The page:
Distracted Driving
Are you driving intexticated?
Whether it’s texting, calling, navigating, or something else, using your cellphone while driving can be dangerous. In fact, texting and driving can have the same consequences as drinking and driving: deaths and injuries. Help reduce the number of these preventable tragedies by putting down your phone—because lives depend on it. You don’t drive intoxicated, so don’t drive intexticated.
Distracted driving
distracted driving

Distracted driving kills an average of 9 people and injures over 1,000 every day in America1. Put down your phone. Lives depend on it.

A sobering message from AAA
Partner with AAA to save lives
Help spread awareness of the dangers of distracted driving by taking the pledge to put down your phone while driving.

Tell your family and friends why you #DontDriveIntexticated by creating a personalized pledge card that you can download and share on social media.

A text could cost a life

Distracted driving has the same deadly consequences as drinking and driving. Deanna Mauer lost her life at the young age of 23 because someone couldn’t wait to send a text. Taking your eyes off of the road for just 2 seconds doubles your chances of being involved in a crash. AAA is committed to making our roads safer with an anti-distracted driving campaign: You wouldn't drink and drive, so why would you text and drive? Both actions put your life-and the lives of others-at risk. Put down your phones. Lives depend on it. Don’t drive intoxicated. Don’t drive intexticated. A sobering message from AAA.

 

Distracted drivers

 

5 SECONDS of reading an email is like driving the entire length of a football field BLINDFOLDED
Driving intexticated

 

Taking your eyes off the road for just 2 SECONDS DOUBLES your chance of being involved in a crash

Distracted driving statistics

  • car crash

     

    According to the NHTSA, in 2015 alone, 3,400 people were killed and 391,000 were injured in motor vehicle crashes involving distracted drivers.
  • cell phone

     

    Looking at a text takes your eyes off the road for five seconds. At 55 mph, that's like driving the length of a football field with your eyes closed.
  • double the chances

     

    Looking away from the road for just two seconds while you’re behind the wheel doubles your chances of becoming involved in a crash.

Tips to help you prevent driving intexticated

 

Put it away

Place your mobile device out of sight to prevent temptation.

Know where you’re going

If using a navigation system, program your destination before driving.

Pull over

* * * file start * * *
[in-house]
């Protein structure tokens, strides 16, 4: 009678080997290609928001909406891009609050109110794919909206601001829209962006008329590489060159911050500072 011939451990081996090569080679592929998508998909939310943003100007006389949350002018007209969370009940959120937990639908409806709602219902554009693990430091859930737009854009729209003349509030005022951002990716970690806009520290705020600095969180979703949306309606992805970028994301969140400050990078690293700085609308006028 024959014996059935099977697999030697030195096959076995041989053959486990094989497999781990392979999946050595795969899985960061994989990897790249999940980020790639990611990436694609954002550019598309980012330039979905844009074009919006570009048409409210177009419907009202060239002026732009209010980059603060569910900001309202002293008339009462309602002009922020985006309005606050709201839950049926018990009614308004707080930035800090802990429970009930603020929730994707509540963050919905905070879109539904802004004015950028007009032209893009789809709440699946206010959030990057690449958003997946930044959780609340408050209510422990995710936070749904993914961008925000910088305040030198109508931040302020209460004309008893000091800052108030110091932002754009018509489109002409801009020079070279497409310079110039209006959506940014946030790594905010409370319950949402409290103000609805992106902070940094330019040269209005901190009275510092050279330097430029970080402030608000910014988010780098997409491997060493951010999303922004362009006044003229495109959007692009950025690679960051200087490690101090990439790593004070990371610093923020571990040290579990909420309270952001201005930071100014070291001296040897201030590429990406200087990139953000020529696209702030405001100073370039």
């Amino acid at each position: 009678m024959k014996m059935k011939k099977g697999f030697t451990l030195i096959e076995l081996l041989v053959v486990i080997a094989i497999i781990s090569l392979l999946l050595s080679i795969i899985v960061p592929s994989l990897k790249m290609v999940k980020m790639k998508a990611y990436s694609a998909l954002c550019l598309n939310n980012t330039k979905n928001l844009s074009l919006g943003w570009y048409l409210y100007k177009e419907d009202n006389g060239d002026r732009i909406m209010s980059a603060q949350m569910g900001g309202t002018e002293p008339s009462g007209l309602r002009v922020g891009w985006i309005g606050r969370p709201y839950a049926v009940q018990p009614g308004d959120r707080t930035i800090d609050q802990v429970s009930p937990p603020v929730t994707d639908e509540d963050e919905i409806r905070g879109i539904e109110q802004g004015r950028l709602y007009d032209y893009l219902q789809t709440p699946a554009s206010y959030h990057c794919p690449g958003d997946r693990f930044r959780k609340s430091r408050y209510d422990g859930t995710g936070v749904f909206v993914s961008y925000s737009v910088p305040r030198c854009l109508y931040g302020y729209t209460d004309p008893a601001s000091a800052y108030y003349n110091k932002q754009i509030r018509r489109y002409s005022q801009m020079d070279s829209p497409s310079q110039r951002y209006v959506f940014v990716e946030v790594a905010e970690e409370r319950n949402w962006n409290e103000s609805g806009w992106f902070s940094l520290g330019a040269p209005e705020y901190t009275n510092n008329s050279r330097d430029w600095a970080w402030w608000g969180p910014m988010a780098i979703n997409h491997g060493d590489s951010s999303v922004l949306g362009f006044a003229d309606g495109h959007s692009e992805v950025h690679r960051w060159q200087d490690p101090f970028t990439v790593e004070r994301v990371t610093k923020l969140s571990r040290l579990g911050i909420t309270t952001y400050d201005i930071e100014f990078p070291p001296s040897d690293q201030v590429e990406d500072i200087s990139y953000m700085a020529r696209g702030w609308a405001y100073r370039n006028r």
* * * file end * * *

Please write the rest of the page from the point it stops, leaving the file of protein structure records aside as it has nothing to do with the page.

If you have to call or text while driving, pull off the road safely and stop first.

Ask passengers for help

If riding with someone, seek their help to navigate, make a call or send a message.

Be a good passenger

Speak out if the driver of your vehicle is distracted.

Don’t be a distraction

Avoid calling or texting others when you know they are driving.

Everyone should prevent being intexticated

Just as drivers need to pay attention, so do pedestrians and bicyclists. Never call, text or play games while walking or cycling.


Preventing texting and driving is important to us

 

Traffic safety is a fundamental part of our mission to be an advocate for motorists and to make driving safer for everyone.  In our latest initiative, we are committed to changing attitudes and behaviors surrounding the deadly problem of drivers who use their smartphones behind the wheel.

Despite bans in 47 states, smartphone use behind the wheel is a common problem.  New research released by the AAA Foundation for Traffic Safety finds that even though 97 percent of drivers say texting/emailing while driving is a serious or very serious threat to their safety, 45 percent admit to having read a text or email while driving in the past month, and 35 percent admit to typing one.

To combat this dangerous trend, we've launched a new, multi-year traffic safety education campaign starting in April 2018.  Our campaign centers around the theme - "Don’t Drive Intoxicated – Don’t Drive Intexticated."  It is designed to help audiences understand the consequences of using a smartphone while driving are the same as drinking and driving – both can result in crashes, injuries and deaths.  The campaign targets drivers who would never consider drinking a beer behind the wheel, and yet, regularly engage with mobile devices that dangerously take their eyes, hands and minds off the road. The ultimate goal of the campaign is to make smartphone use while driving as socially unacceptable as drinking and driving.

 

1Daily claims are based on annual accidents involving distracted drivers from 2015 data collected by the National Highway Traffic Safety Administration. Distracted driving is any activity (including texting) that diverts attention from the task of safe driving.